- Disabled Means Helpless: She was raised with this way of thinking. She required constant supervision and assistance. The reason she arrives in Shiz one year earlier than expected is because Elphaba needs a new chaperone, but Nessarose can't be left in just the care of her ten-year old brother and aging father. Despite this upbringing, however, Nessarose is quite capable nevertheless.
- Dropped a Bridge on Him: A house unceremoniously falls onto her. Though it was kind of necessary, since it's a Foregone Conclusion from the original story.
- God Save Us from the Queen!: As the Ruler of Munchkinland.
- Named by the Adaptation: Wicked Witch of the East is named Nessarose Thropp.
- Mama's Baby, Papa's Maybe: It's intentionally vague for much of the series whether her father is Frexspar or Turtle Heart, with signs pointing to both. The family tree in the third book finally confirms Frex is her biological father.
- Related in the Adaptation: She's made into the sister of the Wicked Witch of the West.
- Sibling Yin-Yang: She's talkative and sociable, quite unlike her quiet, allusive older sister. They also have vastly contrasting religious beliefs (with Elphaba being an atheist and Nessa being devoted to the Unnamed God).
- Tender Tears: She's prone to tearing up spontaneously, usually due to some sort of thought about the Unnamed God popping into her head.
- Ascended Extra: He's a bit character in the original Oz books. Here, he's a reoccuring character.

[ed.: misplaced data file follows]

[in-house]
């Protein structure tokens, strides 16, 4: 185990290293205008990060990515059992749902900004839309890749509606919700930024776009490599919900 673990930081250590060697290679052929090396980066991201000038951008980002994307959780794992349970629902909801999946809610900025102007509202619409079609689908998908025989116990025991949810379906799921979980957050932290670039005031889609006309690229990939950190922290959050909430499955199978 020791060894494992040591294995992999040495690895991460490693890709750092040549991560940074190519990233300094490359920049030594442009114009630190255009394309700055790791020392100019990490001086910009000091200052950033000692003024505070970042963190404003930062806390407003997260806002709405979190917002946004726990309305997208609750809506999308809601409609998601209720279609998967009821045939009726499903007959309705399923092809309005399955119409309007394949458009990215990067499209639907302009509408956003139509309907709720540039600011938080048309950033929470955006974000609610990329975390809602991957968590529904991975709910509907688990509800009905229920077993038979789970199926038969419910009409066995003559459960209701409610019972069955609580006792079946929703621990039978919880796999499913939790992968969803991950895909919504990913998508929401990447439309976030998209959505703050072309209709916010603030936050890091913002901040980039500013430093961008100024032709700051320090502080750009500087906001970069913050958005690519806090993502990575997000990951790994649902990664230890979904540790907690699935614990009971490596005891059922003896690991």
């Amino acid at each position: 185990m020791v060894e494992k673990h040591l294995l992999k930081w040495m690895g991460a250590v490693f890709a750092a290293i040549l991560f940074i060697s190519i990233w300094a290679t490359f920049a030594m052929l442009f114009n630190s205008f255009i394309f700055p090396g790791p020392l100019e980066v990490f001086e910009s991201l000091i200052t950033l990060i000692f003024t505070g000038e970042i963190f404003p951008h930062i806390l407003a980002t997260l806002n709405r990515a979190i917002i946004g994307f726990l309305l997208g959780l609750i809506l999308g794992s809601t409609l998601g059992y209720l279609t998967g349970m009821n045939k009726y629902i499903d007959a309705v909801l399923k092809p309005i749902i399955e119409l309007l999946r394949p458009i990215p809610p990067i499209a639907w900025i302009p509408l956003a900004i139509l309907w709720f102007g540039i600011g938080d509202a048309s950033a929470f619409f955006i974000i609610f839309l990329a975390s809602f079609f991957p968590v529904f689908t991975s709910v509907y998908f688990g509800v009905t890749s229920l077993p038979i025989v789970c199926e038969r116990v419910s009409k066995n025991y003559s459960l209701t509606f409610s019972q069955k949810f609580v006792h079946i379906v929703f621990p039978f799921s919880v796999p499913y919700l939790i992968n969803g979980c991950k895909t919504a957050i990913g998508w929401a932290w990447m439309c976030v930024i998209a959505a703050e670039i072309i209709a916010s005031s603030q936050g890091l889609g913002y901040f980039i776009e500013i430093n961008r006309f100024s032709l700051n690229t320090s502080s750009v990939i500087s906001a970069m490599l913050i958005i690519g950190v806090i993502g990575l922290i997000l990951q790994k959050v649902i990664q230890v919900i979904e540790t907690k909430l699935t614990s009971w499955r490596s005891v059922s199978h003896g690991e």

- Childhood Friends: He claims to be one to Elphaba, but she disagrees that they were ever friends.
- Dogged Nice Guy: He pursued Galinda for quite a while during his time in school. But eventually she set the record straight that it would never work out, and he gave up when she became more serious, and he grew up a bit.
- The Everyman: In the book, he's a defining "this is what normal people are like" character, compared to snobby Galinda and her friends, sullen and sarcastic Elphaba, and whacky frat boys Avaric, Crope and Tibbett.
- Happily Married: In the book he winds up living a happy, yet mundane, life as a farmer, father, and husband.
- Stalker with a Crush: Loves Glinda from the start but she isn't interested. He eventually gets over her though.
- Animal Motifs: Her face is consistently described as resembling that of a fish.
- Delusions of Eloquence: Prone to speaking this way.
- Fantastic Racism: Towards Animals.
- Faux Affably Evil: She treats those she respects with kindness, but it's all a facade.
- Meaningful Name: Her name rhymes with "horrible" for a reason.
- Sadist Teacher: To Galinda, and anyone else she deems as unworthy.
- Summon Everyman Hero: Accidental example. Creates a tornado to kill Nessarose and bring Elphaba out of hiding and accidentally brings Dorothy to Oz.